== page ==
An old gun

The consolations of monuments

There's an old Russian cannon I sit by in the park, usually before dawn, idling my emotional motor in these pandemic times.

It has a thick trunk of pock-marked cast-iron that staunchly points over the track of running and cycling Aussies, a thickened angry finger stabbed towards the East from whence it came, made somehow light and elegant by the curlicued iron carronade in which it is set.

As the sun rises, I imagine its one eye taking in the mists rising from the grounds, and memory rising with it of Crimean mists, part fog, part gritty smoke spat from the mouths of other cannon whose silence had fallen over the battlefield.

The grand gun was reward from the British government to the people of the colony of New South Wales for the funds they had raised for the Crimean War of 1853-55.

Along with the flickering mercy light of Florence Nightingale and Tennyson's Charge of the Light Brigade, the war fertilised the reportage of a 26 year-old Leo Tolstoy, already blooded by years in the Caucasus, fighting Muslims who rigidly resisted Imperial Russian excursion, and who arrived in time for the final fall of the Russian forces in the cannonading of the the city of Sevastopol's Malakov redoubt in September 1855.

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Count Lev Tolstoy, 1854.

In his Sevastapol Sketches Tolstoy wrote, “On the earth, torn up by a recent explosion, were lying, here and there, broken beams, crushed bodies of Russians and French, heavy cast-iron cannon overturned into the ditch by a terrible force, half buried in the ground and forever dumb, bomb-shells, balls, splinters of beams, ditches, bomb-proofs, and more corpses, in blue or in gray overcoats, which seemed to have been shaken by supreme convulsions . . .”

I like to think that Tolstoy's smoked and muddied greatcoat might have brushed against this cannon.

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Gun no. 31585, a Smooth Bore Muzzle-Loading (SBML) 36-pounder iron gun with its elegant carronade, made in 1852 by the Imperial Alexandrovski foundry at Olonets. The cannon is stamped with the double eagle of the Russian Tsar and the initials `MA' – "Morskaya Artilleria", or "naval artillery." His brother gun no. 31593 sits just across.

Cannon number 31585 sits dumb, just as Lev wrote, the blood of horses and men long washed off its iron length, the body raised from the splintered wreckage and wasted lives of mere men who sank forgotten into the mud and stone, unmarked like puffs of dust blown across a field by a brief wind.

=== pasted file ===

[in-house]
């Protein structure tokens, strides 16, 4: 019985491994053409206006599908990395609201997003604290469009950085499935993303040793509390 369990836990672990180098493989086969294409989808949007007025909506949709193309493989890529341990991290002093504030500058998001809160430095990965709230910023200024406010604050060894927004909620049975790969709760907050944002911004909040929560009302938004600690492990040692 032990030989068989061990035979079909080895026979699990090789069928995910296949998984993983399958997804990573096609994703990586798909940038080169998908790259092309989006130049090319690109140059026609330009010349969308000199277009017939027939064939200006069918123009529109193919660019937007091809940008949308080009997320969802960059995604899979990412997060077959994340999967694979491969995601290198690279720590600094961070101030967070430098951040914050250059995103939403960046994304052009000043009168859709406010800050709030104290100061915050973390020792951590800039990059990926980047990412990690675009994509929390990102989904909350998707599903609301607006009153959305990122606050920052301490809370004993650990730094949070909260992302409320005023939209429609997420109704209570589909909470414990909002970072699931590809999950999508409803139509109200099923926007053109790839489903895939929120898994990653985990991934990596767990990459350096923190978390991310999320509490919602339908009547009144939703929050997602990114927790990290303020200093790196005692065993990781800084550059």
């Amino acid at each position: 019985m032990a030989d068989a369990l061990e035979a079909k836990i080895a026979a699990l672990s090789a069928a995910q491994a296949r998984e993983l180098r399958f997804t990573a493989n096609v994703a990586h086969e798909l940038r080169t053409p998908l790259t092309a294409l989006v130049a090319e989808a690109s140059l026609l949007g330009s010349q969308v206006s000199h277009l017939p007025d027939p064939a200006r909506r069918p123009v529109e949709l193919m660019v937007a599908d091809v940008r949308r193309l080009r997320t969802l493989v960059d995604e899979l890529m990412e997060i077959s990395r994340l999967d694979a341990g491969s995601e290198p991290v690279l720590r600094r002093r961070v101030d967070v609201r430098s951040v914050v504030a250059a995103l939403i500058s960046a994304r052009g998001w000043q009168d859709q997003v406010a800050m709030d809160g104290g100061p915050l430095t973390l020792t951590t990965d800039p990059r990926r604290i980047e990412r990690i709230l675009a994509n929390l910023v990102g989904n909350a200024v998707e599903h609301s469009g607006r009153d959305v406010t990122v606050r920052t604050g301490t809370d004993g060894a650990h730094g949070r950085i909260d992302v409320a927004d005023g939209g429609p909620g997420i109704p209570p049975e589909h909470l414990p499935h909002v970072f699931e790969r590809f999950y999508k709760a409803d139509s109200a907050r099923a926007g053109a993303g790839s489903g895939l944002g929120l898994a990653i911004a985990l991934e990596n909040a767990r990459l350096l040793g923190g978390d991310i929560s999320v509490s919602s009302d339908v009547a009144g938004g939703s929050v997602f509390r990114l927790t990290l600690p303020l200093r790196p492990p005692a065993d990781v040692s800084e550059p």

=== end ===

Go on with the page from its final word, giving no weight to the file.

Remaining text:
Regenerated as a monument – to what? To war? Conquest? Empire? Surely not to life – the beautiful people of Sydney jog and walk and cavort past indifferently and without curiosity with their Tibetan Mastiffs, Bluetick Coonhounds, and Cockadoodles, those breathing and highly-bred insignia of careless wealth.

I feel its reptilian cool in the pre-dawn, and the heat it takes on as the sun forges a new day, and it seems to me to be, in some way, alive in a very different way with time, memory, and a full pattern of human folly written along its speckled ferrous hulk.

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Franz Roubaud's panoramic 1904 painting The Siege of Sevastopol. The prone gun in the foreground is just such the kind...

When I was a 12 year-old stage actor in Marcel Pagnol's "Fanny," a fellow cast member, an ancient and semi-famous Scotsman bred from English repertory theatre, grasped me by the hand and said, "you've now shaken hands – with a man who shook hands – with a man who shook hands – with a man who shook hands – with a man who charged with the Light Brigade at the battle of Balaklava."

I've never forgotten that clasp with time past, so distant and impressionistically fragmented, way beyond our arrested human grasp of Time, and yet passed from hand-to-my small boy-hand in just a few quick generations so that history felt human, immediate, and as blood warm as the cannon's girth in the Australian morning sun.

I read recently about Jo van Gogh-Bonger, the woman who curated and studied her brother-in-law Vincent van Gogh into existence, and without which his collected work may just have been just a collection of dispersed, destroyed, or painted-over-for-other-work canvasses – just another cannon in the field of dead souls.

She educated herself about his work through the letters that had survived his suicide, and realised that Vincent experienced the world in an entirely different way from other people, a synaesthesia which made no distinction between the rocks and the sky, or people and a wheat field.

So as I sit by that old gun, I feel the firm clasp of that old actor, his will to have me understand, and it seems that all the intervening years have melted away in the foundry of Time, and that the gallant six hundred are there across the dawn fog of the park, the clinking bridles and snorts of their mounts, poised to charge and die.

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#tolstoy #sevastapol #vangogh #monuments